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Albertsons and Kroger CEOs questioned by Senate over proposed merger

Overhead view of a Senate Committee on the Judiciary of the chamber. Five men are seated with their backs to the camera, in front of the Senators' hemicycle.
Senators raised concerns over a proposed $25 billion merger between supermarket behemoths Kroger and Albertsons at a hearing.

Workers’ advocates and politicians are raising concerns over a proposed $25 billion merger between supermarket behemoths Kroger and Albertsons.

Albertsons is one of the top five Idaho employers, with 5,000 local workers, while Kroger employs 3,000 people in the state.

At a committee hearing from the Senate Judiciary Committee on Tuesday, senators questioned Kroger CEO Rodney McMullen and Albertson CEO Vivek Sankaran about the proposed merger, examining whether the grocers’ plan would lead to a monopoly.

“The transaction will result in less competition, which will be bad for consumers,” said Sumit Sharma, a competition and antitrust researcher at the hearing.

But the CEOs argued the merger was necessary to compete with Walmart, which owns the largest grocery market share in the country.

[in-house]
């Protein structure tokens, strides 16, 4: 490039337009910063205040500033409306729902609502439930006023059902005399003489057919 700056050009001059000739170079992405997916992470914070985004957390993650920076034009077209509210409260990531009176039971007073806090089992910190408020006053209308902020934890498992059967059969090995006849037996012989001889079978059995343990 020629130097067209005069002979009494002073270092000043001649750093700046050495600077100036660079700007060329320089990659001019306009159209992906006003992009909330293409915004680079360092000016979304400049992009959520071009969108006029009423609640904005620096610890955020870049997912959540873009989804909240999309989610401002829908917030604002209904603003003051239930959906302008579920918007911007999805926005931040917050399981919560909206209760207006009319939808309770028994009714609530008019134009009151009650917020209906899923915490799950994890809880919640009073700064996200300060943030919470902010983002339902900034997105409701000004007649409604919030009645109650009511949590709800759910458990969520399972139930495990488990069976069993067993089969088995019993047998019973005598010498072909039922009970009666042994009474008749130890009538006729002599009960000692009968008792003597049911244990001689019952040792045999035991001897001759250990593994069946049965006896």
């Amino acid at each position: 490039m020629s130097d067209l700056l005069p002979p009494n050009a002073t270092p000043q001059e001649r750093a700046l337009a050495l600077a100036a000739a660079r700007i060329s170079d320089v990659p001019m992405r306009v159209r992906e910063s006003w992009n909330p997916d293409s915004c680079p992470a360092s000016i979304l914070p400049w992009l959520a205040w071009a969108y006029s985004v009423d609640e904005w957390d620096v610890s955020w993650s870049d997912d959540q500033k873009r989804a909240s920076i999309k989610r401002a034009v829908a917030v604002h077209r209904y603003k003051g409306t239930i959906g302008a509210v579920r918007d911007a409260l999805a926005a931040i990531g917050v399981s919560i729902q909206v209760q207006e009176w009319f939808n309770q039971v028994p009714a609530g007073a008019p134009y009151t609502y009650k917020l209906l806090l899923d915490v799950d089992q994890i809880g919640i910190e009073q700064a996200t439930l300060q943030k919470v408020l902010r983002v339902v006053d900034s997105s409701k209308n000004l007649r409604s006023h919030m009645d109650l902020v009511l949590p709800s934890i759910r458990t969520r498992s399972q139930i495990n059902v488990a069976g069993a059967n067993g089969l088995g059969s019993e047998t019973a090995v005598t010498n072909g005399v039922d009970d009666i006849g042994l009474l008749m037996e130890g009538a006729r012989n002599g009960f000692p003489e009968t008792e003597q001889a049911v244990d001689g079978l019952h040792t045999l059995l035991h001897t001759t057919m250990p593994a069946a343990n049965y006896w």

“This merger will give us the flexibility, national footprint and digital capabilities to compete more effectively,” McMullen said.

Sen. Mike Lee, the top Republican on the panel, also voiced skepticism over the companies’ plan to increase customer data collection as well as their commitment to environmental, social and governance efforts.

“Do Americans really need a grocery store chain with wealthier owners who collect more of their personal data and push their woke agenda even more?” he asked.

Ahead of the hearing, members of United Food and Commercial Workers International Union opposed the merger at a press conference.

Judy Wood, an Albertsons employee from Southern California, said she feared the purchase would also lead to layoffs.

“Just as people are starting to make themselves right after economic downturns in the pandemic, Kroger and Albertsons are here once again, pulling the rug out from underneath us,” she said.

“The stores will have the ability to raise prices without consequence because competition between stores will no longer exist. What will happen to working families when they can't afford to pay Kroger's higher prices?” she said.

“We are not talking about luxury cars or expensive clothing here, we are talking about food,” Wood added.

As the Canyon County reporter, I cover the Latina/o/x communities and agricultural hub of the Treasure Valley. I’m super invested in local journalism and social equity, and very grateful to be working in Idaho.